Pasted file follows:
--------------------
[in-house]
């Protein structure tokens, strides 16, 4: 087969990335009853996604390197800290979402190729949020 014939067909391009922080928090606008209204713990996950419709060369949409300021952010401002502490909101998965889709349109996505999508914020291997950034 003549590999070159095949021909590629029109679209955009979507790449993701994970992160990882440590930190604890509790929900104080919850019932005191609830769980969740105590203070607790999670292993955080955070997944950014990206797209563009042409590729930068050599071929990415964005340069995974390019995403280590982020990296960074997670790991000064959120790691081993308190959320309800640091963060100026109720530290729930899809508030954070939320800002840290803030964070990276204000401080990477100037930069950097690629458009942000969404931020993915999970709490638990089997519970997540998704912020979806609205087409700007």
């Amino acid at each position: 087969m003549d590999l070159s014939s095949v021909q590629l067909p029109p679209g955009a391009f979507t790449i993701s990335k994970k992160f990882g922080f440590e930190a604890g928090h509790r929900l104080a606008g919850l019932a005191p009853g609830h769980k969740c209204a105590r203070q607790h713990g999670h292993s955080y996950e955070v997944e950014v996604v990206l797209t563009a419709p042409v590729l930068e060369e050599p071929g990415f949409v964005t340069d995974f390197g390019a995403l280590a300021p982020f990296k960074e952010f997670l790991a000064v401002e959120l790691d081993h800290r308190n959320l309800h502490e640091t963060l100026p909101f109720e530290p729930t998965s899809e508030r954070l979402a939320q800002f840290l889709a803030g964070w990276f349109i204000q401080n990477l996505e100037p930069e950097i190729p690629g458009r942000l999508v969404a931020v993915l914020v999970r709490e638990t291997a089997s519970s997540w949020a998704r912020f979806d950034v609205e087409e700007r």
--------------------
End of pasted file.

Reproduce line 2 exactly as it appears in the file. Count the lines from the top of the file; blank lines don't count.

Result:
């Protein structure tokens, strides 16, 4: 087969990335009853996604390197800290979402190729949020 014939067909391009922080928090606008209204713990996950419709060369949409300021952010401002502490909101998965889709349109996505999508914020291997950034 003549590999070159095949021909590629029109679209955009979507790449993701994970992160990882440590930190604890509790929900104080919850019932005191609830769980969740105590203070607790999670292993955080955070997944950014990206797209563009042409590729930068050599071929990415964005340069995974390019995403280590982020990296960074997670790991000064959120790691081993308190959320309800640091963060100026109720530290729930899809508030954070939320800002840290803030964070990276204000401080990477100037930069950097690629458009942000969404931020993915999970709490638990089997519970997540998704912020979806609205087409700007």